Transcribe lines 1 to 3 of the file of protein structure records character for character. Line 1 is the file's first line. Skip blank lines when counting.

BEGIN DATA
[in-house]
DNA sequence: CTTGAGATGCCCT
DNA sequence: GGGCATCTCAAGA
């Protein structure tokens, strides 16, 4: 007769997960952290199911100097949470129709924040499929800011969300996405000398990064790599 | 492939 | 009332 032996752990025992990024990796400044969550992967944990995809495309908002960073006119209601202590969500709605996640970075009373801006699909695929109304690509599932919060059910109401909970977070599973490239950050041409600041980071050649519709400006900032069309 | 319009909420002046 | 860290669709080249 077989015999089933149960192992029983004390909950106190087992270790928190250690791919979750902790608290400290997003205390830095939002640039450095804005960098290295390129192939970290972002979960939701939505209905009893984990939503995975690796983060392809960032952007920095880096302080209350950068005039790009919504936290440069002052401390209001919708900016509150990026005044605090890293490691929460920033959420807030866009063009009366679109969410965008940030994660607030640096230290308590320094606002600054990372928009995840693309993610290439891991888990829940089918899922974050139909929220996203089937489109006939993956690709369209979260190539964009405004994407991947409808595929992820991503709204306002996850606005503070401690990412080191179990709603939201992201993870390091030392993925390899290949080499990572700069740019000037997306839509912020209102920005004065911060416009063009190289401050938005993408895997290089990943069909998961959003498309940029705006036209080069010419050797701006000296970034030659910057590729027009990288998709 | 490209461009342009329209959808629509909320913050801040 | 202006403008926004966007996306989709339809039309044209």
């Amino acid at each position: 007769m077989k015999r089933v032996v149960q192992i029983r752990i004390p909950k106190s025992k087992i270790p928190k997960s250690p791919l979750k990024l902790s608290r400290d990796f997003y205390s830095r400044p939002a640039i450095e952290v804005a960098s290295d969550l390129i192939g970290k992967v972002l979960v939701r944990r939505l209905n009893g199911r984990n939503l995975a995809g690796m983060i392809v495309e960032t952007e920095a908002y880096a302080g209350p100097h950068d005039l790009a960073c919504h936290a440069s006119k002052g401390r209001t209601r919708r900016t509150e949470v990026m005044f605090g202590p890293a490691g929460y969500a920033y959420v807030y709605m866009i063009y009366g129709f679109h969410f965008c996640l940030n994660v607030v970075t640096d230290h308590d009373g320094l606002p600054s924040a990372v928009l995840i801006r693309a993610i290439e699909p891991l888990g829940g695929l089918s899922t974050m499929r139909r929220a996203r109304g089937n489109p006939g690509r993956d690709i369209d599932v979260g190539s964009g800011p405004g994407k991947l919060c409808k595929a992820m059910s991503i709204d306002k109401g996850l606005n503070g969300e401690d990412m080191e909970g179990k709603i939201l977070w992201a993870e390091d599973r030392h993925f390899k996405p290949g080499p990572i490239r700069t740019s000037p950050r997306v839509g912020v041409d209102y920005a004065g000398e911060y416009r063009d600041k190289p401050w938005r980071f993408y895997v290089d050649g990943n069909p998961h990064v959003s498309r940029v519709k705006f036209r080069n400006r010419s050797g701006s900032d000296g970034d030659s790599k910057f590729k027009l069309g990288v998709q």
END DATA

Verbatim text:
[in-house]
DNA sequence: CTTGAGATGCCCT
DNA sequence: GGGCATCTCAAGA